If you are a great pilot and you know about it and you are humble about it, you can walk tall and gain respect from your working colleagues and whoever that you are dealing with. You will truly enjoy this profession and will be forever remembered.

About the author of the answer above:

Cpt. Azhar has been a commercial pilot for over thirty five years, having accumulated over 18,000 flying hours flying as a line pilot, management pilot as well as instructor pilot. He currently flies B747-400s... this is a bit about his story and how he became a pilot:

As a skinny little boy back in the 1950s, I developed this love for planes but never thought that I could be a pilot. This love soon became a passion and I told myself that this was the profession I wanted to be in. Back then there was not much information for anyone who aspired to be in this profession. There were no computers to search for information regarding flying schools or the profession itself, and whatever books available were mainly about planes.

However and lucky for me, fate had it that in 1971 I was selected for flying training as a ?pilot? at the QANTAS flight training school in Sydney after numerous application for the position of ?flight navigator? and ?flight engineer.? I have been a pilot ever since and have enjoyed tremendously my life as a line pilot, management pilot and as a flight instructor on the various aircrafts that I flew.

When I came back from my flight training, I was assigned to fly the Fokker F27 as a copilot. I was promoted to the Boeing 737-200 fleet after a few years on the F27. I was made a Captain on the F27 in 1978 after serving a total of five years as a copilot. From there I was promoted to the B737 which I served for ten years. I was then promoted to command the McDonnel DC10 where I served for three years. After that I was promoted to the Boeing 747-200/300 where I served for another one and a half years before promoted to the B747-400. I am currently a captain on the B747-400.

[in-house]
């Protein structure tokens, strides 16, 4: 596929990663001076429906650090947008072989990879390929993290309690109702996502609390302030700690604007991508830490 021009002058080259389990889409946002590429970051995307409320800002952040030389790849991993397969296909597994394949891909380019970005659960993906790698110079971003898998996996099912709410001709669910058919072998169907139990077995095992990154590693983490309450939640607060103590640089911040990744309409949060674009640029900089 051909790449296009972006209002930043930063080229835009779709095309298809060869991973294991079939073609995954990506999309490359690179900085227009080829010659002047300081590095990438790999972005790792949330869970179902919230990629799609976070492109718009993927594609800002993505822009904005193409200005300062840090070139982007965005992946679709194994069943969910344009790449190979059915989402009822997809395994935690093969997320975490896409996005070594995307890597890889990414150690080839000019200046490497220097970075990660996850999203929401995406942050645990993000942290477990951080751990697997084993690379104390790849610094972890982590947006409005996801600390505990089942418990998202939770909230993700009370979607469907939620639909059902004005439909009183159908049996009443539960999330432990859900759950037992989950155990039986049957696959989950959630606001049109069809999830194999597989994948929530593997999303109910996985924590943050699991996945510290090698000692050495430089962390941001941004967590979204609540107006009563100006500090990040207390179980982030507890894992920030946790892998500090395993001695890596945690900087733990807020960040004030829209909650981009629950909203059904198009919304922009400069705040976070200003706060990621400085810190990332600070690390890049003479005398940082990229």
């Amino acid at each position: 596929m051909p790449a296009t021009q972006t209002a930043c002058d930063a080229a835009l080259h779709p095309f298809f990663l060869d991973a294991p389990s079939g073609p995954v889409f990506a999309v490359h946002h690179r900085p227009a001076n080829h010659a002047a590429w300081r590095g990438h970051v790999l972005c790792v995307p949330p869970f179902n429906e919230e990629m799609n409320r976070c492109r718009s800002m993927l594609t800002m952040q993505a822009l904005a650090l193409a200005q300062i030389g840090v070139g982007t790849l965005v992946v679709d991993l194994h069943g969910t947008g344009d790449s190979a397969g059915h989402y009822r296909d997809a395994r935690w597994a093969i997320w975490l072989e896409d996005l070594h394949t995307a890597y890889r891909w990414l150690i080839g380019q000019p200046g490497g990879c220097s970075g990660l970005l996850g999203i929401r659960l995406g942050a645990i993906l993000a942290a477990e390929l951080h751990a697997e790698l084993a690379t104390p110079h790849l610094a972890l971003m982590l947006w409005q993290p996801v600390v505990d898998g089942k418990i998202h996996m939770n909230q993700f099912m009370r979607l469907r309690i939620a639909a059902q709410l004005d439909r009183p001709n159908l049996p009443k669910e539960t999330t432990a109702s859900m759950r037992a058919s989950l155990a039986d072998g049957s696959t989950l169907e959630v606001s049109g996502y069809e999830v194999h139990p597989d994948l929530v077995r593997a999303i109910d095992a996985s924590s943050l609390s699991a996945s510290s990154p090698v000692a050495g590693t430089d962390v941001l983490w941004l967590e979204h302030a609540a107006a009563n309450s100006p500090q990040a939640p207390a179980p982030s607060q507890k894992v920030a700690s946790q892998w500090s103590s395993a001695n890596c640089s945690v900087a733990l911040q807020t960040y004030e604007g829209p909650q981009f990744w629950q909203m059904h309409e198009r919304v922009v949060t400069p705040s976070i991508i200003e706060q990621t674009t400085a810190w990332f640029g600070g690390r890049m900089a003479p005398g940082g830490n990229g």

In the course of my career as a pilot, I discovered a lot of life lessons that we could learn from the strict cockpit discipline and the rigorous training that a pilot has to go through throughout his career. Some of these could be used in our daily life.


What school subjects do I need to become a pilot?

You should have a decent command of the English language, since that is what flight controllers speak. Math and science are also useful since you will need to recognize weather conditions as well as understand how a plane works.


 

 

How to access free aviation books online? (Please note: all external links will open in new windows)